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    Nanpu Bridge - Wonder of Shanghai

    The Nanpu bridge is the world’s  fourth longest cable stayed bridge. This is also the first girder bridge of Shanghai with a structural composition of steel and concrete. The Nanpu Bridge across Huangpu river is one of the main bridges in Shanghai, China, and the first cable stayed bridge with a span of over 400 meter in the country. 

    The main bridge is 846 meters long with a main span length of 423 meter. Two “H”-shape reinforced concrete towers, each of 150m high, are set up on both banks, with 22 pairs of steel cables being arranged in fan pattern and to support main girders.

    One of the attractive characteristics of the bridge is the circular design that is implemented in order to reduce the gradient of the approach to the bridge while keeping land use at minimal. When viewed across the entire span, the Nanpu Bridge, with a total length of 8,346 meter, looks like a dragon lying across the Huangpu River, with its head and tail in a spiral shape linking the old city area of Puxi with Pudong Developing Zone.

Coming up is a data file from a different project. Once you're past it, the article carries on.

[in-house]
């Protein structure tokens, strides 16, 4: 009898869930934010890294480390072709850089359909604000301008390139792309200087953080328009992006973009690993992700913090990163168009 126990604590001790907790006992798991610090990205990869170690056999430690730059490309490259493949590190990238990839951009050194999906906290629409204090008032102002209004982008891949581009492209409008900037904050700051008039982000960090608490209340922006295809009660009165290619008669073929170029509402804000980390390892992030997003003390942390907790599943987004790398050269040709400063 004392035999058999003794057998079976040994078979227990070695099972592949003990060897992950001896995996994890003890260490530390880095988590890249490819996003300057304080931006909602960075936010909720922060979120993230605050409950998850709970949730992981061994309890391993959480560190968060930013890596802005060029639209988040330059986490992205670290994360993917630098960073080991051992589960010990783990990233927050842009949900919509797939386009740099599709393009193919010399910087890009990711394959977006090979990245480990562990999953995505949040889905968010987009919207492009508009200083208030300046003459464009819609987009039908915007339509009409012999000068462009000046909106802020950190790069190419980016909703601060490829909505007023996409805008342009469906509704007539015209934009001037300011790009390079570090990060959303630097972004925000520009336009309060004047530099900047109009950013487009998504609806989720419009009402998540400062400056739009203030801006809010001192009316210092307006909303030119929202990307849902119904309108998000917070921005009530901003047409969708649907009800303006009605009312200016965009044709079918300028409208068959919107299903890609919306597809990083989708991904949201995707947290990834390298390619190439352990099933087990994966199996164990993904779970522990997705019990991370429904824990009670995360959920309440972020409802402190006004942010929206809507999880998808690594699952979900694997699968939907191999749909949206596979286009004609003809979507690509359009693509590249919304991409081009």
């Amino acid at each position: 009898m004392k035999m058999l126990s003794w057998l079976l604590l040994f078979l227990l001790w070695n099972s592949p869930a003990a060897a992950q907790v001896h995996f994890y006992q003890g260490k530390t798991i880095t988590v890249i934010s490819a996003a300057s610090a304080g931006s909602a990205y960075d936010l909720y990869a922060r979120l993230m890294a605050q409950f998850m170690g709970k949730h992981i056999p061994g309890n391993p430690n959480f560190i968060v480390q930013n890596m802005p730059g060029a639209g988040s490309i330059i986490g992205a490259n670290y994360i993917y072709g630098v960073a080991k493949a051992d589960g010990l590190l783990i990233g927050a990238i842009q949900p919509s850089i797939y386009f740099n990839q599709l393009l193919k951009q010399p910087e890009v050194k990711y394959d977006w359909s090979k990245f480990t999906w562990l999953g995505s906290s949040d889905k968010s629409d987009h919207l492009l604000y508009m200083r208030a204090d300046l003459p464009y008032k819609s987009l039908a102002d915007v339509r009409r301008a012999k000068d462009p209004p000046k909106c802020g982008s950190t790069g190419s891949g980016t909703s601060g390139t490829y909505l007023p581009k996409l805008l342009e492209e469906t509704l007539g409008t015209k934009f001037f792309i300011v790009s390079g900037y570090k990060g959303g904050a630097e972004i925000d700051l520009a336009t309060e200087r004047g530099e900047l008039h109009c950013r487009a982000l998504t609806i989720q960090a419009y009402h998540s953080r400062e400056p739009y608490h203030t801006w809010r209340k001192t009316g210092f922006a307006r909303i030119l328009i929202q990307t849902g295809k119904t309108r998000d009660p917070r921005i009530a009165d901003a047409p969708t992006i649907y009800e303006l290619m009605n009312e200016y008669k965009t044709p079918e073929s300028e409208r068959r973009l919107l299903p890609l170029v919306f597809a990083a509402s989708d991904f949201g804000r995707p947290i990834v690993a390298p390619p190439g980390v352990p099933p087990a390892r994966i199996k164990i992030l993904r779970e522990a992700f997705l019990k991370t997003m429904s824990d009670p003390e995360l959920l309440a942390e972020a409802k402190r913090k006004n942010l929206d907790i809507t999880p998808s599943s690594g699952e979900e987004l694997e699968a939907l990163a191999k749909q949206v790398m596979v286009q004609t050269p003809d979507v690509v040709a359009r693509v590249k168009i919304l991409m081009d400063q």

The famous Nanpu bridge was designed by the collective approach of Shanghai Urban Construction 
    Design Institute, Shanghai Municipal Engineering Design Institute and Shanghai Urban Construction College. The Nanpu bridge is also called as the sister bridge of the Yangpu bridge, which is also one of the main bridges in Shanghai.

    The construction methodology implemented in the bridge is known as the composite beam structure. The bridge crosses the Huangpu river. The bridge is divided into six vehicle lanes with sidewalks of two meters wide, on both sides along the bridge.

    Before the year 1991, people used to communicate between Puxi and Pudong with the help of the ferry service. After the construction of the bridge completed in the year 1991, it connected Puxi to Pudong.After the bridge opened to the public, 14,000 to 17,000 vehicles started piling on the bridge each day, which increased to 120,000 vehicles per day as recorded in the year 2006.

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